Although some of the information in the documents has long been known to investigators and historians, prior to the Commission’s records being made available to the Museum, the public was unable to view the documents. Researchers at the UN, for instance, must petition for access through their governments."

Hopefully this announcement will attract greater attention to the holdings of the UN Archives:

In an interview with UN Radio, one of the panellists of today’s roundtable, Bridget Sisk, Chief of the UN Archives and Records Management Section, underscored the significance of ensuring that a record of what occurred during the Commission’s time of operation is kept. 

“We hope that the interest that’s been generated in the archives of the War Crimes Commission will stimulate greater research in the UN’s archives,” she stressed.

“We have archives spanning 108 years of history. But we also hope that it stimulates some momentum in the Organization among stakeholders to make sure that the digital records that the Organization is creating today of bodies such as the Commission are created and managed appropriately,” she added.

Speaking during the roundtable, Ms. Sisk highlighted that most of the charges discussed in the Commission’s records have never been subjected to judicial review.

She also noted that the rules regarding access to the records were not seriously challenged until 1986, when “intense pressure” led the Secretariat to a review of the policy following allegations that Kurt Waldheim, who served as UN Secretary-General from 1972 to 1981, had himself committed atrocities during the Second World War. 

Even today, Ms. Sisk said, the number of requests to the UN for access to the Commission’s records is “strikingly low,” averaging five or fewer per year."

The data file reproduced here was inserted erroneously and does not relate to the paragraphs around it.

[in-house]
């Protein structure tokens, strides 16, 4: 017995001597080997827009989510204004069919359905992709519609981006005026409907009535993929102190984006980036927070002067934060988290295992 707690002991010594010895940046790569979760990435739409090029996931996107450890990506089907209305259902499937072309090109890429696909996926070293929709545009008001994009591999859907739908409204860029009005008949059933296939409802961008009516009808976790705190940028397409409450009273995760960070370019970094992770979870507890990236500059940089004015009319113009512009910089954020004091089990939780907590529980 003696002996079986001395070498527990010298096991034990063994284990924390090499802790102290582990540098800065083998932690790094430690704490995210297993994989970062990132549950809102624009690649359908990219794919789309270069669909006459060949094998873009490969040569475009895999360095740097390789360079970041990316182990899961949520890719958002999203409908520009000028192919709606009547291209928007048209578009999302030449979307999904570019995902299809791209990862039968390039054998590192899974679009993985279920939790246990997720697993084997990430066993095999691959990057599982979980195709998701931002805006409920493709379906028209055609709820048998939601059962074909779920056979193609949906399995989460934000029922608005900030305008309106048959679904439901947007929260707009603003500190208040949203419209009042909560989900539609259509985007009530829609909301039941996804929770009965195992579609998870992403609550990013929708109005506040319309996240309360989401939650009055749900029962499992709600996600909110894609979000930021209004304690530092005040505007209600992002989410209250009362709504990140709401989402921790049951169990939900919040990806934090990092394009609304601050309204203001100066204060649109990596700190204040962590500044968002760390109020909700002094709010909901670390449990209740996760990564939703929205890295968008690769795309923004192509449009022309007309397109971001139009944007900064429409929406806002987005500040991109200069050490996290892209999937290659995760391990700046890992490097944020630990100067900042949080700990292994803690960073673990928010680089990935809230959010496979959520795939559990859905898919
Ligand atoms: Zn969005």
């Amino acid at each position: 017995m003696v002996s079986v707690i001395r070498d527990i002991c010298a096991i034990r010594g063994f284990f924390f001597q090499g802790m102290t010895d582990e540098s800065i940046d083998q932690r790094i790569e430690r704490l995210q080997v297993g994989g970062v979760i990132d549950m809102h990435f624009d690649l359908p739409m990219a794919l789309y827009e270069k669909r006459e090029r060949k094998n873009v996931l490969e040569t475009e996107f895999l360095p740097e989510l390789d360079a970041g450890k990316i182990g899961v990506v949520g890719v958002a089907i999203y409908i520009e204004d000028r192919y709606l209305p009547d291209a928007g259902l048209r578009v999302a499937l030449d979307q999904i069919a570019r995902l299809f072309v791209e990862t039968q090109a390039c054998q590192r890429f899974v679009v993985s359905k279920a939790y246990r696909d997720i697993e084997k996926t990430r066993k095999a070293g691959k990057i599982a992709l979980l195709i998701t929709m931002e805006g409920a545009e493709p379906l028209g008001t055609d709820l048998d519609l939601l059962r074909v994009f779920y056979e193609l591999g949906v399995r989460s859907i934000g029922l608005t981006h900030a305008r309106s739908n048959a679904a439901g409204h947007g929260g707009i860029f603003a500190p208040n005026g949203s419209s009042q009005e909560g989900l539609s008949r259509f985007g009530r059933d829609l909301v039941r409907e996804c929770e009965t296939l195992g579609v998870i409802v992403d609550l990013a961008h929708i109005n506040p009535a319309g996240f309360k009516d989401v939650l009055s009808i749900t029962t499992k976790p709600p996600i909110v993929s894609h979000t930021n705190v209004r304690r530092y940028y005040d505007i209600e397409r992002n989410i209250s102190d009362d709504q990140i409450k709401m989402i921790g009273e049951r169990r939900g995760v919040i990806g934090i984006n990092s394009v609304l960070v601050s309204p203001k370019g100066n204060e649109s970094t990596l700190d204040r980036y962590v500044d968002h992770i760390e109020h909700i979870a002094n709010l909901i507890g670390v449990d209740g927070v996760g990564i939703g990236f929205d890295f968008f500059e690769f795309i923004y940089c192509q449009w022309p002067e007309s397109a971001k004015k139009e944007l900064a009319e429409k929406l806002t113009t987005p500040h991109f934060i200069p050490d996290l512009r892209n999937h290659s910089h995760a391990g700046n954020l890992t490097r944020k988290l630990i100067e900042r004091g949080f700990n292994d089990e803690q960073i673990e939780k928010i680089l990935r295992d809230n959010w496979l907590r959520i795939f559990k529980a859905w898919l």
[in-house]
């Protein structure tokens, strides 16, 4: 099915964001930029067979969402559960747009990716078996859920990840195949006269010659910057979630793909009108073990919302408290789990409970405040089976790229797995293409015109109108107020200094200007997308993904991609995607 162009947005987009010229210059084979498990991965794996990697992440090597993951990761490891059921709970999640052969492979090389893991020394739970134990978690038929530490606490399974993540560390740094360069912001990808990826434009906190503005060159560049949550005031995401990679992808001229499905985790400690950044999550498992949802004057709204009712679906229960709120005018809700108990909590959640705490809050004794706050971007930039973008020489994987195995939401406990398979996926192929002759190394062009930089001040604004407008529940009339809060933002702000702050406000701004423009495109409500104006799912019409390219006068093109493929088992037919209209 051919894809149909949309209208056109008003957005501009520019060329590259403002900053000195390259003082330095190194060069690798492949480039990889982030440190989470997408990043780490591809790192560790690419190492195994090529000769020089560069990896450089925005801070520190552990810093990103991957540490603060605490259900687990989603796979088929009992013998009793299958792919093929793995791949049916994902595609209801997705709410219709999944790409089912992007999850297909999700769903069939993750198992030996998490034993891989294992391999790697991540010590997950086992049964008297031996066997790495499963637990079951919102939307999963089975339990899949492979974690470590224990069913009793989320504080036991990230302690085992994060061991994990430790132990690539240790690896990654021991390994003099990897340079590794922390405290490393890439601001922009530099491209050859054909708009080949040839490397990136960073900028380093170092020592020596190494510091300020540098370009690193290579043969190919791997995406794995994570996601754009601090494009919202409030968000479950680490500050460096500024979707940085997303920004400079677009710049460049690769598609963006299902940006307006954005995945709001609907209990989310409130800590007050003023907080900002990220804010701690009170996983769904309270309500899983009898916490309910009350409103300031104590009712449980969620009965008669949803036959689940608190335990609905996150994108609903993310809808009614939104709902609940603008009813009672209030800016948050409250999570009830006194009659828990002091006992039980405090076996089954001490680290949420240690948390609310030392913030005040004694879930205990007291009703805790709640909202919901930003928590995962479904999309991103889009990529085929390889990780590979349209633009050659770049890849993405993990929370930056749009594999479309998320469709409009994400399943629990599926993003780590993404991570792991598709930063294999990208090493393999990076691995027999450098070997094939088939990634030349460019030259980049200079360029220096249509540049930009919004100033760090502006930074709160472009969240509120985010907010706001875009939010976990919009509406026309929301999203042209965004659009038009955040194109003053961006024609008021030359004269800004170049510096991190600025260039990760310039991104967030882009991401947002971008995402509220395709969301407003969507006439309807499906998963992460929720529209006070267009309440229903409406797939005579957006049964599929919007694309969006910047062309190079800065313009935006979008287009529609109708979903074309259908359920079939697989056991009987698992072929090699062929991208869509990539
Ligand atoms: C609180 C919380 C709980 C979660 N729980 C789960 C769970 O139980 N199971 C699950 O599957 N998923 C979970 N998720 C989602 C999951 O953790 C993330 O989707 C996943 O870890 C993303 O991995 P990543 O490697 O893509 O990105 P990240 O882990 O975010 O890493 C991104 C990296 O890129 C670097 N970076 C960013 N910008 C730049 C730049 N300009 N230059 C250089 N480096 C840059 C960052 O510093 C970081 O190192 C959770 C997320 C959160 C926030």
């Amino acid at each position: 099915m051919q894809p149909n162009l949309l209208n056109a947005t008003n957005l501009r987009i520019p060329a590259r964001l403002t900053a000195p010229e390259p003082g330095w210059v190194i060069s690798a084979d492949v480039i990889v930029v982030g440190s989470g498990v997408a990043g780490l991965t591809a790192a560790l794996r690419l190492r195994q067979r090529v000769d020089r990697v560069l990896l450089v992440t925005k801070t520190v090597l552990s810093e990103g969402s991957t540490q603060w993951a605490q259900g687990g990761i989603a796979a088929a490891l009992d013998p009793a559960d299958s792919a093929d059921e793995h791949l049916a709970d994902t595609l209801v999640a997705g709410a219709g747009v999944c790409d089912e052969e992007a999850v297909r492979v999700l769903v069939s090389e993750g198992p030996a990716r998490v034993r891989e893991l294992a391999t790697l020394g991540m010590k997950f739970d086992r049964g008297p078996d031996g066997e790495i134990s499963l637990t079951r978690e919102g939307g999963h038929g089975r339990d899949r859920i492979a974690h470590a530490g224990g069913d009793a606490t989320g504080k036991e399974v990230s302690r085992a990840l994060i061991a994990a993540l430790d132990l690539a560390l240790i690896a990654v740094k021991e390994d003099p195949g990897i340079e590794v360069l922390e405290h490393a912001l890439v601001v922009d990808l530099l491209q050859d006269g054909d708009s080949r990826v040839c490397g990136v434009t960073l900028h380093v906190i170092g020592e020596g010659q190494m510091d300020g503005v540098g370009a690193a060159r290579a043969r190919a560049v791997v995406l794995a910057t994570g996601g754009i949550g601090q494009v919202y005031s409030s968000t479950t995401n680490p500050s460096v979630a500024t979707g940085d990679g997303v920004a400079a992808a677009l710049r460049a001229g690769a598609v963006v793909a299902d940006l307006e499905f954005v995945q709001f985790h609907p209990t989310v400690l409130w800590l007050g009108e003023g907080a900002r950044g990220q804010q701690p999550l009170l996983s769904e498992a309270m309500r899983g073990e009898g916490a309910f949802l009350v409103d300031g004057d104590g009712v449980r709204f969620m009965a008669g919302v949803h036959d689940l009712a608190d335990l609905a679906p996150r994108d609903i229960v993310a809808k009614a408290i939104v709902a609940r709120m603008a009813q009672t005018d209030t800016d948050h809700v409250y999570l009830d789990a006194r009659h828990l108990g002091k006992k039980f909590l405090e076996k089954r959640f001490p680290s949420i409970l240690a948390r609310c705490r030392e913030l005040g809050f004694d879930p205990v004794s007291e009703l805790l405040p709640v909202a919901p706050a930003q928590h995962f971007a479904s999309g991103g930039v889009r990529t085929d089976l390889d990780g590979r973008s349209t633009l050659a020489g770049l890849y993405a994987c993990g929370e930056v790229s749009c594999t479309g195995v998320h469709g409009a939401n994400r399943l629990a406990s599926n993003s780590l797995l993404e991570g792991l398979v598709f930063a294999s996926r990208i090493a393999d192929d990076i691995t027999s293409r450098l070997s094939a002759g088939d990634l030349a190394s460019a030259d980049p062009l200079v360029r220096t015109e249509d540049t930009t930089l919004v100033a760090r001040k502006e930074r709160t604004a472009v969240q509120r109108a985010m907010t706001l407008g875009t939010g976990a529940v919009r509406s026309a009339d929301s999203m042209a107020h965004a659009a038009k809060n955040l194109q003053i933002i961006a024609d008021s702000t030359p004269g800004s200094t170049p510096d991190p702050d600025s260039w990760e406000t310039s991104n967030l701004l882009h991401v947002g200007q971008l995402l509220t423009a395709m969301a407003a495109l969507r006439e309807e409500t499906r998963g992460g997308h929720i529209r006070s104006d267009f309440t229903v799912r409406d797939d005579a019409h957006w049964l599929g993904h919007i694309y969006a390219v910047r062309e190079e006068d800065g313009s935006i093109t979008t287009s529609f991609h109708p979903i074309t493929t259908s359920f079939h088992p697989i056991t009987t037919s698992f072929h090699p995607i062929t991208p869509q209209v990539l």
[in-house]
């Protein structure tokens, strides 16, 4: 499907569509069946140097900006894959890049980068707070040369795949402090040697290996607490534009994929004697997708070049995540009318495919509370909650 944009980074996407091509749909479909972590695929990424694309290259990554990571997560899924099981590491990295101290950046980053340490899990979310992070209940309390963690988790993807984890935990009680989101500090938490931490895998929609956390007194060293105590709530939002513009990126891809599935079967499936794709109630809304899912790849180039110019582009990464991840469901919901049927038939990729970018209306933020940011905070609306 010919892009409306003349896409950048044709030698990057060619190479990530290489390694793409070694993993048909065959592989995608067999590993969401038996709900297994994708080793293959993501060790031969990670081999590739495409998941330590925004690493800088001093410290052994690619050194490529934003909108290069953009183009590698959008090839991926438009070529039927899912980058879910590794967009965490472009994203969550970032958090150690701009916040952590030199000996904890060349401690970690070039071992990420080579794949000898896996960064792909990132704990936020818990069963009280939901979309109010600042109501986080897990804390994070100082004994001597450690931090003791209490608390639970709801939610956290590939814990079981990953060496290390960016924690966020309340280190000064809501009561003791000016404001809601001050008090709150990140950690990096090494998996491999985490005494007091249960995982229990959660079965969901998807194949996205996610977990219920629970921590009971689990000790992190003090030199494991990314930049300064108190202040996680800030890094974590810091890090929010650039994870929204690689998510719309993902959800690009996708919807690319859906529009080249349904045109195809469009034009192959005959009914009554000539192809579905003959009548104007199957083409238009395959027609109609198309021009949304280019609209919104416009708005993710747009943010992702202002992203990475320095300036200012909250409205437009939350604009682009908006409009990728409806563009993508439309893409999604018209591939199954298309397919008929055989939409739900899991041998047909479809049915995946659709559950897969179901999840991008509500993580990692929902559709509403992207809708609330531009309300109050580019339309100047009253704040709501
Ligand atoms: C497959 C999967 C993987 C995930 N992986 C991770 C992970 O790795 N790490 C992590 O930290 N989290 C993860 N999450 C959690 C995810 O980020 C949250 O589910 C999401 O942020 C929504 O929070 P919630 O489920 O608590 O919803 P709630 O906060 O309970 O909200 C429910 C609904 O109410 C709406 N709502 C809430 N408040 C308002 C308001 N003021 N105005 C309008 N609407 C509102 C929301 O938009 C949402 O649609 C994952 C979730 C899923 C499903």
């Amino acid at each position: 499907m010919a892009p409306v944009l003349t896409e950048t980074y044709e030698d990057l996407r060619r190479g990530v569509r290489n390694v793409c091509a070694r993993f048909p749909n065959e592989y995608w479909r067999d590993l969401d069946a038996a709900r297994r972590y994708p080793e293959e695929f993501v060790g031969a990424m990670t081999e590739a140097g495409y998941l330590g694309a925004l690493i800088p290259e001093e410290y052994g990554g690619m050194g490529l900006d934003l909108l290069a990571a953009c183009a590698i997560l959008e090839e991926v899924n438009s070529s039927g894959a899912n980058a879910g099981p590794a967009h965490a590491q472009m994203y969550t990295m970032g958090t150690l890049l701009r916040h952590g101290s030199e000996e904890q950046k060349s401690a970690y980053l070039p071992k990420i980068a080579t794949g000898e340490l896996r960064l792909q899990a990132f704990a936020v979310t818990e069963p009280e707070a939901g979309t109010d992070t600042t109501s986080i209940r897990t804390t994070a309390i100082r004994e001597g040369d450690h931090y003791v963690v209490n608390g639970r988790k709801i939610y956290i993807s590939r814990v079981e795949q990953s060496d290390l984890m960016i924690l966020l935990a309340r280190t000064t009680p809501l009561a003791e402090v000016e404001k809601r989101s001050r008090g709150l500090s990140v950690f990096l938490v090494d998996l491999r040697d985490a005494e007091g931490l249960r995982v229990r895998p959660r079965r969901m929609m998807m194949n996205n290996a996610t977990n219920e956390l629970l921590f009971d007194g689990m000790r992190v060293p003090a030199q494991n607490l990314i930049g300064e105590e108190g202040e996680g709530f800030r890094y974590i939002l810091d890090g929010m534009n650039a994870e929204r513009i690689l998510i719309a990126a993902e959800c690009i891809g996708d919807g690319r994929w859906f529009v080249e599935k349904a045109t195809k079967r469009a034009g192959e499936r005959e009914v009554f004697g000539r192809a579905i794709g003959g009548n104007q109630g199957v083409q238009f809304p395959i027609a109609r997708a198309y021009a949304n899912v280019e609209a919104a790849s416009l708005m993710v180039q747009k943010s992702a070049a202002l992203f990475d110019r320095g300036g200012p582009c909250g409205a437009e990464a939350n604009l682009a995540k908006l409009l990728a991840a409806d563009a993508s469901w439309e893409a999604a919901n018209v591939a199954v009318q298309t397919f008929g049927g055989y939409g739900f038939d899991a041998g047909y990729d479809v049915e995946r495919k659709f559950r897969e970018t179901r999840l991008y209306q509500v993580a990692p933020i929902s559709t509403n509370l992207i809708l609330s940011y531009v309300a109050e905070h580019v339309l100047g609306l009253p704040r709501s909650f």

http://www.un.org/apps/news/story.asp?NewsID=49313

http://www.unwcc.org/documents/

A part of the UNWCC holdings are accessible online through the ICC Legal Tools Database:

"The ICC Legal Tools Database has made available virtually all of the unrestricted records of the United Nations War Crimes Commission (UNWCC), including its Far Eastern and Pacific Sub-Commission, and its three committees.

More than 2,240 UNWCC documents, totalling 22,184 pages, with search data for each document, have been added to the ICC Legal Tools Database. The records include meeting minutes from the Commission and its subordinate bodies, their working documents, and materials from the Research Office (which contain the Office’s own reports and reports from national and Allied authorities). Also included are a small but wide-ranging portion of the war crimes trial reports sent to the Commission by national authorities (Australia, Canada, China, Czechoslovakia, France, Greece, the Netherlands and Norway)."

http://www.icc-cpi.int/en_menus/icc/press%20and%20media/press%20releases/Pages/pr925.aspx

All holdings are open for public consultation in the US Holocaust Memorial Museum, in Washington D.C.:

"The U.S. Holocaust Memorial Museum in Washington has obtained a full copy of the U.N. War Crimes Commission archive that has largely been locked away for the past 70 years under restricted access at the United Nations. On Thursday, the museum will announce it has made the entire digital archive freely available to visitors in its research room.

Although information in the documents has long been known to investigators and historians, the public was kept out. Even researchers at the U.N. must petition for access through their governments."


http://www.foxnews.com/us/2014/07/17/holocaust-museum-acquires-copy-un-war-crimes-archive-from-wwii-will-give-public/


http://www.ushmm.org/research/research-in-collections/overview/archives